This Week on Crypto Twitter: Roaring Kitty Returns, Attacker Bares All


This week on Crypto Twitter was chock-full of personalities stealing the show—some for positive reasons, others for… darker ones. 

Last Sunday, a years-dormant Twitter account belonging to Keith Gill, aka Roaring Kitty—the meme stock influencer best known for architecting the short squeeze of GameStop (GME) stock in 2021—suddenly reactivated, sending Twitter and financial markets alike into a frenzy. 

Over the following days, the account posted scores of movie clips adorned with finance-themed captions—as Roaring Kitty used to do routinely before going radio silent across all social media accounts in mid-2021. 

The frenzy immediately pumped meme stocks like GME and AMC multiple times over in value, as well as related meme coins. (By the week’s end, though, most impacted assets had plummeted back down to earth.)

Despite the fact that the tweets pumped stocks and meme coins by billions of dollars, it remained unclear throughout the week whether Gill was actually behind them. The influencer did not post any videos or photos of himself, and his Reddit and YouTube accounts—once frequently used—remain silent. 

In the vacuum of verifiability, some—including the conceptual digital artist Shloms—seized on the opportunity, claiming (without evidence) that they were behind the Roaring Kitty posts.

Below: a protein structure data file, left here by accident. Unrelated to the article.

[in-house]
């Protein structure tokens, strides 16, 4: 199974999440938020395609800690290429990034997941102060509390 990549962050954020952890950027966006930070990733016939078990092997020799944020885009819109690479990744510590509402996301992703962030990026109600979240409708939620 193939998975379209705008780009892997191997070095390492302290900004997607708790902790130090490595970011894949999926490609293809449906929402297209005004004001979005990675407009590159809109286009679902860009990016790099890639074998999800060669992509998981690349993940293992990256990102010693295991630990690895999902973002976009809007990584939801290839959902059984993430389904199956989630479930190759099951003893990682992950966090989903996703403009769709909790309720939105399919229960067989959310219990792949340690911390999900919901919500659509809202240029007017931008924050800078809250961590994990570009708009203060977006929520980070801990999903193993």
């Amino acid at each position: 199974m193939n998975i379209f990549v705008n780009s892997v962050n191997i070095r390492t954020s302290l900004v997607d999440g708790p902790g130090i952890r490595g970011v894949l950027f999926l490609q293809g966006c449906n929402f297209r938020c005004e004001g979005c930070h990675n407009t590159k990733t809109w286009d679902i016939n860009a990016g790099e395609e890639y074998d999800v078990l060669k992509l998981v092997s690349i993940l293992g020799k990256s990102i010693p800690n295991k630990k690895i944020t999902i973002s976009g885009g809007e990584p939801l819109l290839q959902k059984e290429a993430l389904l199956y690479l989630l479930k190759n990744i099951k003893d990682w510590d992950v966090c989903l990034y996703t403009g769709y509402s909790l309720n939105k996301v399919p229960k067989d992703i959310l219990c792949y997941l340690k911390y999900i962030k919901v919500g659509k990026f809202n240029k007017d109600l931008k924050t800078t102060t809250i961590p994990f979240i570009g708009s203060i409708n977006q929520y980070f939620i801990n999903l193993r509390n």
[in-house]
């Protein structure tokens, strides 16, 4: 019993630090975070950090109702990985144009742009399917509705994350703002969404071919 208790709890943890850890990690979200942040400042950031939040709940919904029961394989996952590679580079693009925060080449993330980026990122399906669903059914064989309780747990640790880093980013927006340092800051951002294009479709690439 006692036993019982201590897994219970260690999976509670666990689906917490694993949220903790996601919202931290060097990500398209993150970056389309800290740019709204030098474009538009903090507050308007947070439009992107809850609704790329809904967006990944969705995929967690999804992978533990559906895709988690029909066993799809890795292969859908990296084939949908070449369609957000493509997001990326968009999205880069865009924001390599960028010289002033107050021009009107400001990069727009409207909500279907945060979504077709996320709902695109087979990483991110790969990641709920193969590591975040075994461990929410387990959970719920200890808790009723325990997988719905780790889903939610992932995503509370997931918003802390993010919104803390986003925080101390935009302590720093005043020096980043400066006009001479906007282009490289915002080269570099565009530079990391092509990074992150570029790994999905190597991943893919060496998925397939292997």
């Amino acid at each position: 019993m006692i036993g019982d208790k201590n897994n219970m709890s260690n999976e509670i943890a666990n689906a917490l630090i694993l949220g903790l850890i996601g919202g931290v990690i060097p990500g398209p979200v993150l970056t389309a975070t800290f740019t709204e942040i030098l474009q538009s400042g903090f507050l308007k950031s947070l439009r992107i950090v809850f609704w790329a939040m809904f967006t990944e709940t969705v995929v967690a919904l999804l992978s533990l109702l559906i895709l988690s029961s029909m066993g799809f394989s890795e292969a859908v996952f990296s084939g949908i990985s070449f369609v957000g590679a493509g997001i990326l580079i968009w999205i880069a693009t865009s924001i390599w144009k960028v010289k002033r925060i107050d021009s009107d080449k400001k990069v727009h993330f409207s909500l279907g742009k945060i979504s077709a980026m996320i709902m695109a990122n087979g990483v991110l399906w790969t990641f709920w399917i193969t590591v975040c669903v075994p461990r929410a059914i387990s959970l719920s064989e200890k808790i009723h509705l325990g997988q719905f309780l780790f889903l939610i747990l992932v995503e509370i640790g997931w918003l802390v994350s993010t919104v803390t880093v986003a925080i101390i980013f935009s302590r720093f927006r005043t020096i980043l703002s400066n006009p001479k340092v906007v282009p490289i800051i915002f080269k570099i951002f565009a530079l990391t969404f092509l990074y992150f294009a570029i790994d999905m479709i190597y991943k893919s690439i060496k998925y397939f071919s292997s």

On Tuesday, in grimmer news, a developer of Ethereum coin mixer Tornado Cash—Alexey Pertsev—was found guilty of money laundering by a Dutch court, and sentenced to over 5 years in prison. 

The reaction on Twitter was swift, with crypto industry leaders decrying the sentence as overly punitive and unjust. Many in the industry have long praised Tornado Cash as a tool crucial to ensuring the privacy of crypto users. 

On Thursday, Pertsev filed to appeal the conviction. 

That same day, perhaps the most bizarre narrative of the week unfolded when, in real time, denizens of Crypto Twitter discovered that wildly popular meme coin generator had been hacked—and that the hacker, a disgruntled former employee of the protocol, was live-tweeting about the exploit. 

Minute by minute, crypto users pieced together that the man really was the hacker—and that he was a fully doxxed Canadian citizen. Prominent industry figures who knew the hacker attempted to reach out to him, concerned. (The hacker drained $2 million in SOL from, then airdropped it in pieces to random NFT and token holders.)

In a surreal sequence, as posted that it was looking into the hack and would cooperate with government authorities in investigating it, the self-proclaimed attacker appeared on a Twitter Spaces and announced that he had wanted to “kill” the protocol because it had “inadvertently hurt people for a long time.”

Amid the saga, the hacker remained incredibly active online, openly acknowledging to anyone who asked that he was likely to face prison time—and just didn’t care. 

Edited by Andrew Hayward

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